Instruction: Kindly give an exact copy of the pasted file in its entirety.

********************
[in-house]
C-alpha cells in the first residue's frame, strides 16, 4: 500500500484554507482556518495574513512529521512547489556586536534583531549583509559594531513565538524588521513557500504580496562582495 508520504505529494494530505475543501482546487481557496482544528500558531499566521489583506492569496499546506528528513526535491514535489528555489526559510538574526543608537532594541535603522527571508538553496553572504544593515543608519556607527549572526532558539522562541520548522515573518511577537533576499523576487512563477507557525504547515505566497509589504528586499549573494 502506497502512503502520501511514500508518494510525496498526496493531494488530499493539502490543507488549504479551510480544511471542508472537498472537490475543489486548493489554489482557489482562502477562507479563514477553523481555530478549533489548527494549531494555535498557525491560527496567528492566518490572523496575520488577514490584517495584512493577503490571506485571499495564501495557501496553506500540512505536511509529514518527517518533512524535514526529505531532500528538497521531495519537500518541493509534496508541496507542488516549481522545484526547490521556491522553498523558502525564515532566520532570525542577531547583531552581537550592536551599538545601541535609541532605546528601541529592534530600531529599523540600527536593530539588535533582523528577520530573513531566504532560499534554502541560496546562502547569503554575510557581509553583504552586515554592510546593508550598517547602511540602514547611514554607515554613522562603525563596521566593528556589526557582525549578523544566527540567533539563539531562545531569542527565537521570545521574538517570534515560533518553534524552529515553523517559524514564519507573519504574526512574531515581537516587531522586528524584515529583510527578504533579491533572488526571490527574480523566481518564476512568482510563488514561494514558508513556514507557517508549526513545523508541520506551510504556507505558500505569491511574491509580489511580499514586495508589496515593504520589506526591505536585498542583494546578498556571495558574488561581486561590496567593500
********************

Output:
[in-house]
C-alpha cells in the first residue's frame, strides 16, 4: 500500500484554507482556518495574513512529521512547489556586536534583531549583509559594531513565538524588521513557500504580496562582495 508520504505529494494530505475543501482546487481557496482544528500558531499566521489583506492569496499546506528528513526535491514535489528555489526559510538574526543608537532594541535603522527571508538553496553572504544593515543608519556607527549572526532558539522562541520548522515573518511577537533576499523576487512563477507557525504547515505566497509589504528586499549573494 502506497502512503502520501511514500508518494510525496498526496493531494488530499493539502490543507488549504479551510480544511471542508472537498472537490475543489486548493489554489482557489482562502477562507479563514477553523481555530478549533489548527494549531494555535498557525491560527496567528492566518490572523496575520488577514490584517495584512493577503490571506485571499495564501495557501496553506500540512505536511509529514518527517518533512524535514526529505531532500528538497521531495519537500518541493509534496508541496507542488516549481522545484526547490521556491522553498523558502525564515532566520532570525542577531547583531552581537550592536551599538545601541535609541532605546528601541529592534530600531529599523540600527536593530539588535533582523528577520530573513531566504532560499534554502541560496546562502547569503554575510557581509553583504552586515554592510546593508550598517547602511540602514547611514554607515554613522562603525563596521566593528556589526557582525549578523544566527540567533539563539531562545531569542527565537521570545521574538517570534515560533518553534524552529515553523517559524514564519507573519504574526512574531515581537516587531522586528524584515529583510527578504533579491533572488526571490527574480523566481518564476512568482510563488514561494514558508513556514507557517508549526513545523508541520506551510504556507505558500505569491511574491509580489511580499514586495508589496515593504520589506526591505536585498542583494546578498556571495558574488561581486561590496567593500